Page 3 of 10

The Dominance of ESPN

Fascinating article from The Verge into the media juggernaut that is ESPN — and how it’s making moves to keep pace with the latest technological and social media trends.

A salient point here is that in an era in which the model of traditional television shows are being threatened, ESPN’s strategy of seizing coverage of live sports is proving smarter by the month. The speed of the internet has made the venerable broadcast news shows antiquated, the pundit-driven 24-hour news cycle being chased by the cable news network has turned their product into garbage, DVRs and mobile devices are upending traditional ways of judging success, and new actors like Netflix and Amazon are entering (and now winning) in developing popular TV shows.

But you can’t easily disrupt the live nature of live sports.


Jeremy the Koala

A koala found injured in a bushfire last months has made a full recovery and is being released back into the wild. Poor Koala had his paws singed by the fire!


The Story of a House

Congrats to Brock for having BOOM California publish his richly textured, detailed exploration into the story of the house and land he owns in Oakland.

In it, Brock finds that the contemporary narrative of the anti-gentrification movement has in fact been an on-going cycle since the first settling of the land by tribes of the Ohlone Indians thousands of years ago. He goes back and researches the various people who laid claim to the land his house sits on, and the story of how his house and neighborhood changed in the past two hundred years.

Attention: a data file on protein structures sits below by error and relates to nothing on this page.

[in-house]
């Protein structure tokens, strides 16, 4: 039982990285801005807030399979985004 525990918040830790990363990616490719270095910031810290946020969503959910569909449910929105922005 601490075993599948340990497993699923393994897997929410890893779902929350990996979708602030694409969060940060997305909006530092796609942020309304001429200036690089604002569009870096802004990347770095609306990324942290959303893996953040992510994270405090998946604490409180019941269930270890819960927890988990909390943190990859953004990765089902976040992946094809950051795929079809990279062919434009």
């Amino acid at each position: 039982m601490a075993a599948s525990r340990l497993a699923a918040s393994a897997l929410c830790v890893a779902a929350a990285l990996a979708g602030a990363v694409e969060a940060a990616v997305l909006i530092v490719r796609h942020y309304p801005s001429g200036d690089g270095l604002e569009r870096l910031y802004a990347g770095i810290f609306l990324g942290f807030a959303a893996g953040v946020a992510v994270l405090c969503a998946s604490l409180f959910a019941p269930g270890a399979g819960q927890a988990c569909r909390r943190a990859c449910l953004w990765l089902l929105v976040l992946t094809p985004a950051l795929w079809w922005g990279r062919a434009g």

I found in that history the pattern that I expected. One group pushes out another group, often aided by forces much larger than themselves: a royal army, a Gold Rush, an earthquake, racism, the law, or the gears of capitalism turning. Those gears grind some people to dust. Others manage to harness their power to make fortunes large and small. Whether a person ends up as the machine’s operator or its input is often not determined by anything resembling merit or even by individual decisions, however much we might like to pretend otherwise.

Go read it. (Great historical maps too!)


Beavers to the rescue

Great little story here from Scientific American about an unusual plan to re-locate a native population of beavers that involved parachuting them into a hard to reach valley.

Credit: The Idaho Fish and Game Department


New Podcast: Invisibilia

Hat tip to Mary for suggesting Invisibilia , a new podcast about the ‘invisible things that influence human behavior’. Their first episode is on fear, and it’s terrific.

The Radiolab inspiration is self evident within a minute, with its inquisitive style and — most notably — its high quality layered sound production.

Definitely give it a listen.


Broods: Evergreen

I previously highlighted a song by New Zealand duo Broods, and only now did I realize that their full length album was release back in October: Evergreen.

Solid effort from a new band, especially with songs like “Mother & Father” and “Sober” beyond their breakout single “Bridges”.

I had to describe the vibe here, it would like Phantogram crossed with The xx.